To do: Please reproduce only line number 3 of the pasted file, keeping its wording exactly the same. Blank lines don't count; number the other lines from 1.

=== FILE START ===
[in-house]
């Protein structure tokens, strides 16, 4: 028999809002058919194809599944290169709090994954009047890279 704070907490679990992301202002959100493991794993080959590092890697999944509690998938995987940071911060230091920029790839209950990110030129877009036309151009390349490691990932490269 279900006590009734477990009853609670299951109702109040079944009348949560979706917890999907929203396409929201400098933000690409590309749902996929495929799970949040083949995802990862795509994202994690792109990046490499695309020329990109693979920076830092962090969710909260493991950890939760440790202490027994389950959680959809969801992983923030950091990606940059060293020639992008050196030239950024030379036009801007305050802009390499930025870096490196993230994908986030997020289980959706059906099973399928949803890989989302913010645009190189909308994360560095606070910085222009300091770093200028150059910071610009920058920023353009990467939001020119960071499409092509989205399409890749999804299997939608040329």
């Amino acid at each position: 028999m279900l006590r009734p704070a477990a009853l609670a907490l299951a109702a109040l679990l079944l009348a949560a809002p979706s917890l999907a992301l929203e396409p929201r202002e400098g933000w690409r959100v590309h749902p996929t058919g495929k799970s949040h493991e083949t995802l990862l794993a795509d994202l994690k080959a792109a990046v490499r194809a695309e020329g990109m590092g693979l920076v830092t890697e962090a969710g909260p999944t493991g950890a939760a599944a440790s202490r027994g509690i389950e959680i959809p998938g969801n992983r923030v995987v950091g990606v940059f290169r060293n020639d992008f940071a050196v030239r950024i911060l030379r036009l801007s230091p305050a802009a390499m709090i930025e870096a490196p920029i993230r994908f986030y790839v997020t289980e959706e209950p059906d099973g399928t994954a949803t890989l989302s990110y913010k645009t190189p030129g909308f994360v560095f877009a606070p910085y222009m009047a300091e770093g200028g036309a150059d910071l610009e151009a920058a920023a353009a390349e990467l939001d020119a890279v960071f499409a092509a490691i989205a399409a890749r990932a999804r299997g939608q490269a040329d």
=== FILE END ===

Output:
């Amino acid at each position: 028999m279900l006590r009734p704070a477990a009853l609670a907490l299951a109702a109040l679990l079944l009348a949560a809002p979706s917890l999907a992301l929203e396409p929201r202002e400098g933000w690409r959100v590309h749902p996929t058919g495929k799970s949040h493991e083949t995802l990862l794993a795509d994202l994690k080959a792109a990046v490499r194809a695309e020329g990109m590092g693979l920076v830092t890697e962090a969710g909260p999944t493991g950890a939760a599944a440790s202490r027994g509690i389950e959680i959809p998938g969801n992983r923030v995987v950091g990606v940059f290169r060293n020639d992008f940071a050196v030239r950024i911060l030379r036009l801007s230091p305050a802009a390499m709090i930025e870096a490196p920029i993230r994908f986030y790839v997020t289980e959706e209950p059906d099973g399928t994954a949803t890989l989302s990110y913010k645009t190189p030129g909308f994360v560095f877009a606070p910085y222009m009047a300091e770093g200028g036309a150059d910071l610009e151009a920058a920023a353009a390349e990467l939001d020119a890279v960071f499409a092509a490691i989205a399409a890749r990932a999804r299997g939608q490269a040329d």